Bakkoury was surprised that he had been appointed to his position. “All I know about the sun is that it’s hot,” he said to Chakib Benmoussa, then Morocco’s interior minister, as he left the royal audience.
Bakkoury continued to shine. Two years later, he was appointed secretary-general of the PAM, which had to reposition itself following the 2011 demonstrations that had slowed down its political momentum.
“Bakkoury had the ideal profile for a party that wanted to reinvent itself. He was the embodiment of the successful son of the people, conservative and modern at the same time, respectful and was a nice contrast to these professional politicians,” says a party member. “It was Ilyas El Omari who had the idea of appointing him to this position, as he knew that Bakkoury would be open to the various approaches of this heterogeneous party.”
From then on, Bakkoury’s fame went beyond the economic sphere. He became a public figure at the head of a political force whose ambition was to take the place of the governing Parti de la Justice et du Développement (PJD). He did not manage to achieve this goal during the 2015 local elections, as the PAM did not win, although they had done well in the polls.
Bakkoury was elected in his home town of Mohammedia and became the first president of the newly reformed Conseil Régional de Casablanca-Settat.
After this win, he decided not to run again as leader of the party during the 2016 congress. This was just as well, since Masen had recently been entrusted with all of Morocco’s sources of renewable energy and had just launched its first solar project.
A damning report
On 4 February 2016, Bakkoury put on his best smile as Mohammed VI came to inaugurate the first Noor power plant in Ouarzazate. The solar project ordered by the King was finally operational, but it had cost more than Dh20bn ($2.3bn) for its first phase. Moreover, the cost per kWh was very high compared to that of the latest technology.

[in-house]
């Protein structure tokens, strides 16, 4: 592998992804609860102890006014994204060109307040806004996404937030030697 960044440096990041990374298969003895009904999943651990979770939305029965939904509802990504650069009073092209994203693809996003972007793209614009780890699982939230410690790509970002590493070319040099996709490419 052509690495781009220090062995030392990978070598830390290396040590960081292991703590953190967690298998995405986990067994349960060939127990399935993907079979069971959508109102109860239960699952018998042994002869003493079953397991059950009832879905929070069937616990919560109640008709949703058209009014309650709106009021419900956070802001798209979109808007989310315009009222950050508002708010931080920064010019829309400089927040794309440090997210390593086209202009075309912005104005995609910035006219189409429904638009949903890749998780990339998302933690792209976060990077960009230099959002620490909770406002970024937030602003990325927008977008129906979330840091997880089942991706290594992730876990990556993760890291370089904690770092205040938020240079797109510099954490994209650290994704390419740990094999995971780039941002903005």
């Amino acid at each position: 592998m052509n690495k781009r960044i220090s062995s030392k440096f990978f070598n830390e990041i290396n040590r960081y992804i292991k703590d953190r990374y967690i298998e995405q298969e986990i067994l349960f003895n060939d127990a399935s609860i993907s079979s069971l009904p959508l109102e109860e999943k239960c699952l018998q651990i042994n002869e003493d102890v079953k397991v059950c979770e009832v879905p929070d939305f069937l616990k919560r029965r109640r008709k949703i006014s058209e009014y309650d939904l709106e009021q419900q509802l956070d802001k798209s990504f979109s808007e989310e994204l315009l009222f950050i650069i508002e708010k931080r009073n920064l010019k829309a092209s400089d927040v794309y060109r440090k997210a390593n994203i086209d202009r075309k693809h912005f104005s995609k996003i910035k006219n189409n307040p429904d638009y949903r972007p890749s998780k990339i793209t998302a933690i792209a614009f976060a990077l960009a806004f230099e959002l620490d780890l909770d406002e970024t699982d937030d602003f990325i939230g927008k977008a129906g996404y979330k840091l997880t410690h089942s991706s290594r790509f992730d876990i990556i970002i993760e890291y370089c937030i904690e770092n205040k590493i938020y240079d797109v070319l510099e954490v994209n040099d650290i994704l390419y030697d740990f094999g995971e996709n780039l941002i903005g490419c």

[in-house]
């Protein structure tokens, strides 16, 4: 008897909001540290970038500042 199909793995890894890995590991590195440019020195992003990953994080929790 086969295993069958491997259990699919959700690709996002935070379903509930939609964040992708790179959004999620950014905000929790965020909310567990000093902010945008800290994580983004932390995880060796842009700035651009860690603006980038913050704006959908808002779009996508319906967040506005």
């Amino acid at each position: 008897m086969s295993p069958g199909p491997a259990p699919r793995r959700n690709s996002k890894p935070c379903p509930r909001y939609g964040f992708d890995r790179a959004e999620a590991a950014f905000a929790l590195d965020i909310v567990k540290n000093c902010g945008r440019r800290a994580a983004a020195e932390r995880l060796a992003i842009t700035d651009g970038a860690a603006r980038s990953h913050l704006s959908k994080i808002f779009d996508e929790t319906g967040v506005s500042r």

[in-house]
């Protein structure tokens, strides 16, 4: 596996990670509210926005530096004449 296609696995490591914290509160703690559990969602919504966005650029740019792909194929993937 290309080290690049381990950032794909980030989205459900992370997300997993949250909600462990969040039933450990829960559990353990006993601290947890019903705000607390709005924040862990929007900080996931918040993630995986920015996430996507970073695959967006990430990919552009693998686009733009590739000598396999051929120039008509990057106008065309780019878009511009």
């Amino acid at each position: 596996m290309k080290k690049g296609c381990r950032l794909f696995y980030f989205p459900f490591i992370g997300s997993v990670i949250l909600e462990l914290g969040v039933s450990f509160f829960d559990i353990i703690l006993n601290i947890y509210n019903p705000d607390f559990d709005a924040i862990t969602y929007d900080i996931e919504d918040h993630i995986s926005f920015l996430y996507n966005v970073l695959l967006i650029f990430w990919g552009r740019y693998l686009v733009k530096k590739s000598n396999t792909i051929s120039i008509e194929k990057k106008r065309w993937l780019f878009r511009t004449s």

“Bakkoury was aware of this fact even before the launch of the second and third phases, but he did not want to take responsibility for it,” says an expert in renewable energy. “He took the easy way out by sticking with concentrated solar power, which was approved by international – mainly German – donors, even though he could have switched to photovoltaics, which had become more competitive.”
The financial abyss created by Bakkoury’s technological choices only came to light nine months ago. A report by the Conseil Economique, Social et Environnemental estimates that Dh800m of annual subsidies are needed to compensate for the difference between the cost of the Noor Ouarzazate stations’ kWh and the price at which it is sold to the Office National de l’Electricité.
This damning report marked the beginning of Bakkoury’s fall from grace. It was also due to this report that he was accorded a less important position on 22 October during the working session devoted to the renewable energy strategy, which was chaired by Mohammed VI.
In recent months, Bakkoury has been discreet and less involved at Masen. However, believing that the storm had passed, he had just recently resumed his role as curator of the Moroccan pavilion at the Dubai World Expo.
It was for this purpose that he was travelling to the United Arab Emirates before being turned away at the airport. This ban means that he is now involved in legal proceedings. “Masen’s entire executive committee is involved in this current procedure,” says a judicial source who said that the hearings will start soon. In the meantime, Bakkoury is remaining silent while he awaits his fate.